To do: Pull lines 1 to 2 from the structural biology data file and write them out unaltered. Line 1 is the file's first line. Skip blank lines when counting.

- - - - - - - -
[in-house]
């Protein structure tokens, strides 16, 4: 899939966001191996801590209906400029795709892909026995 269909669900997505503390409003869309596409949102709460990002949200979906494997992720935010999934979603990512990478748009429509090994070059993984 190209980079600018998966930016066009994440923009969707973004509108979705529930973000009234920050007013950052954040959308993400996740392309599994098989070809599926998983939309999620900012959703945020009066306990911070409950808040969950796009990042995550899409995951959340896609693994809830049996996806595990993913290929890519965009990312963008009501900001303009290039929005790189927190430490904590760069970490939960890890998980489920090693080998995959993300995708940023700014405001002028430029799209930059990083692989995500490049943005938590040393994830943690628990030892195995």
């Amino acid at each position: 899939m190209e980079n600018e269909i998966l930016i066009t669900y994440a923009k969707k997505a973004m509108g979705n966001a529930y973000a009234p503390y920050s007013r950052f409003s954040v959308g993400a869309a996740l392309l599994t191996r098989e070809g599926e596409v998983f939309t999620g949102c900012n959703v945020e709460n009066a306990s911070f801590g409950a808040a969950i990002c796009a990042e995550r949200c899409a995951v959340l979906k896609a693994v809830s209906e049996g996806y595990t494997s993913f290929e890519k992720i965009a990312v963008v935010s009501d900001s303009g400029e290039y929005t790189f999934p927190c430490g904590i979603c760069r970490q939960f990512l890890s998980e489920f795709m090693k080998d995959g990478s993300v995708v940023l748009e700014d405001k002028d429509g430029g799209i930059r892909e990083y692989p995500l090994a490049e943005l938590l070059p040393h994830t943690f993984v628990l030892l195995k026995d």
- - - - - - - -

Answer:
[in-house]
């Protein structure tokens, strides 16, 4: 899939966001191996801590209906400029795709892909026995 269909669900997505503390409003869309596409949102709460990002949200979906494997992720935010999934979603990512990478748009429509090994070059993984 190209980079600018998966930016066009994440923009969707973004509108979705529930973000009234920050007013950052954040959308993400996740392309599994098989070809599926998983939309999620900012959703945020009066306990911070409950808040969950796009990042995550899409995951959340896609693994809830049996996806595990993913290929890519965009990312963008009501900001303009290039929005790189927190430490904590760069970490939960890890998980489920090693080998995959993300995708940023700014405001002028430029799209930059990083692989995500490049943005938590040393994830943690628990030892195995």